Citing Article 48(1)(e) of the Federal Constitution, the High Court said that this penalty imposed by the court would not have any implication in an election for the Batu constituency.

As we understand, this ruling obviously paves the way for Tian Chua to contest in the election without any problem in the future.

But Justice Nordin Hassan completely ignored this important and landmark decision, which would have come in handy in Tian Chua’s application for justice. We are concerned this precedent did not cut ice with Justice Nordin.

It must be noted that Tian Chua was able to contest in the 2013 general election although he had been fined RM2,000 in 2011. His nomination papers were not rejected by the returning officer then.

When the High Court reduced Tian Chua’s fine from RM3,000 to RM2,000 on 2 March 2018, the government also accepted this decision and did not appeal against the ruling. The Attorney General’s Chambers did not oppose this decision.

If the RM2,000 fine imposed on him on 2 March 2018 had disqualified him on nomination day, 28 April 2018, from standing for election – in spite of the court’s ruling affirming his eligibility – how did he continued to be a Member of Parliament following the High Court decision right until Parliament was dissolved on 7 April 2018?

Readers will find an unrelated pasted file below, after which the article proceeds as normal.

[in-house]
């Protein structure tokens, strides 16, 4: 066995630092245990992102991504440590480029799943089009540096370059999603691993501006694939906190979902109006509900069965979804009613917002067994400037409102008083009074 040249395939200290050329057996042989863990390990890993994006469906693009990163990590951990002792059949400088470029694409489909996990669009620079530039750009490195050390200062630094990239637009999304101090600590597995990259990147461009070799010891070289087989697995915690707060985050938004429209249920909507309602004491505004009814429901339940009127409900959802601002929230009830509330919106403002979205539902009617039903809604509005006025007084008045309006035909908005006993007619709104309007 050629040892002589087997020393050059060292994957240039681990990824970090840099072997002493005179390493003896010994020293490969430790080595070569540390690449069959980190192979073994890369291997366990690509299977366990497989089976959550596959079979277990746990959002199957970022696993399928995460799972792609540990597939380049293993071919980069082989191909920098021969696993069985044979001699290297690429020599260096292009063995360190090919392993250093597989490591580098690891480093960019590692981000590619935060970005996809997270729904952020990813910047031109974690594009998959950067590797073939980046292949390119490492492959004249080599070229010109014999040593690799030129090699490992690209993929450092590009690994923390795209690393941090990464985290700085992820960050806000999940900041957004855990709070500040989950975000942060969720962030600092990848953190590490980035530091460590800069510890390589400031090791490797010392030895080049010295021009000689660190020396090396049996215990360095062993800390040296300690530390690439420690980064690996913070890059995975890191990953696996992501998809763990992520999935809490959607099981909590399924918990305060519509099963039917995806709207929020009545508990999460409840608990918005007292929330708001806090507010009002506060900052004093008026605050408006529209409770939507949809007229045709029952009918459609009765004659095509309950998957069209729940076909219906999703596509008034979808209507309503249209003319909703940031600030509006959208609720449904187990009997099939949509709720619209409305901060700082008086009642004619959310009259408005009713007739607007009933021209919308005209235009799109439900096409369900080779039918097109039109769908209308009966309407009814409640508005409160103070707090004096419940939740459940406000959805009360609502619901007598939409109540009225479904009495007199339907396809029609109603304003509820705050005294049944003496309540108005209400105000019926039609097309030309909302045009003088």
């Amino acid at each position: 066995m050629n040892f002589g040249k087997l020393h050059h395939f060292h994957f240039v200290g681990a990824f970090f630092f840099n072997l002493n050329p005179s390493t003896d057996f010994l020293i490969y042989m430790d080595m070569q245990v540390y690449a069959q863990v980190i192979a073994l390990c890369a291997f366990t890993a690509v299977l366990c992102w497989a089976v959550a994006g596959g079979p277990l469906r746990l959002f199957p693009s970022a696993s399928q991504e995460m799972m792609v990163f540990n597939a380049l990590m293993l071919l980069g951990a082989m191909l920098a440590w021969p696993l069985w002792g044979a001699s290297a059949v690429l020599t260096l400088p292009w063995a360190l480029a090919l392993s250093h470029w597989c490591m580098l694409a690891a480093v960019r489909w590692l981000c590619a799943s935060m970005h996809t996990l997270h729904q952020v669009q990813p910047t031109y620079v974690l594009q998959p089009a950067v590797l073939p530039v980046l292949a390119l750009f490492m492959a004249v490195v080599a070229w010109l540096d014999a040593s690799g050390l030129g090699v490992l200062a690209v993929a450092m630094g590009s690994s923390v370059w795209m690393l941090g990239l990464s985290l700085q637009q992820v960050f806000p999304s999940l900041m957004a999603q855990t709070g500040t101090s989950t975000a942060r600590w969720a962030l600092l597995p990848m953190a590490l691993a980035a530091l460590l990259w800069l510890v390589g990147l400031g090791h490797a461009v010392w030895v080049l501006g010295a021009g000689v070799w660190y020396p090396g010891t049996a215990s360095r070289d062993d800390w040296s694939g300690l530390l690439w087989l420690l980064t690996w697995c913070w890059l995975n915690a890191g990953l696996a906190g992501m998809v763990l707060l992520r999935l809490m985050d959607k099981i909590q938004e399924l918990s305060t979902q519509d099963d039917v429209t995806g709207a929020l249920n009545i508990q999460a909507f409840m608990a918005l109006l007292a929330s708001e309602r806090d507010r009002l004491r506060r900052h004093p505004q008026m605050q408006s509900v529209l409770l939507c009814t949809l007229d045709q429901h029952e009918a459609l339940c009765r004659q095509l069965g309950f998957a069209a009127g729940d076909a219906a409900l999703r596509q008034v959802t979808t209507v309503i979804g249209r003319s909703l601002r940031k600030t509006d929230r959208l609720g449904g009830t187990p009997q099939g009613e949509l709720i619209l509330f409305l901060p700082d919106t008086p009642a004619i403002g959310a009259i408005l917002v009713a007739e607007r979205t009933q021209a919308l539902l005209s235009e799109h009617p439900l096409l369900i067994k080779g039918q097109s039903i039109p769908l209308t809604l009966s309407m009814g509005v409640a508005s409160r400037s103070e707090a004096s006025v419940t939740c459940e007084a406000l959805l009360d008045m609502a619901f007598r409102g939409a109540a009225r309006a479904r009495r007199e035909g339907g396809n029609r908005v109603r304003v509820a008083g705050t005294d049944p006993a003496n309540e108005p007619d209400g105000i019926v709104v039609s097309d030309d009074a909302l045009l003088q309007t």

Why was he allowed to participate in parliamentary proceedings despite being fined RM2,000?
Why didn’t the speaker of Parliament disqualify him and throw him out of the august House?

Perhaps, the speaker was guided by his earlier decision in 2011. Dewan Rakyat Speaker Pandikar Amin Mulia had also made a ruling that Tian Chua remained as Batu MP and the RM2,000 fine did not automatically remove him from his role as MP.

With the returning officer’s decision to reject Tian Chua’s nomination papers, shouldn’t we ask whether the parliamentary proceedings were illegal with Tian Chua’s participation?

The burning question is whether the High Court has the inherent right to right a wrong; if so, should it abdicate this responsibility? It is distressing when the court confines its function strictly to rules despite the glaring injustice staring at its face, confining itself to the letter of the law and ignoring the spirit of the law.

READ MORE:  Singapore: After watershed election, time for PAP to take stock

This is all the more distressing when we are reminded of the age-old saying that “the letter killeth, but the spirit giveth life” to the law. So, why focus solely on the letter and ignore the spirit?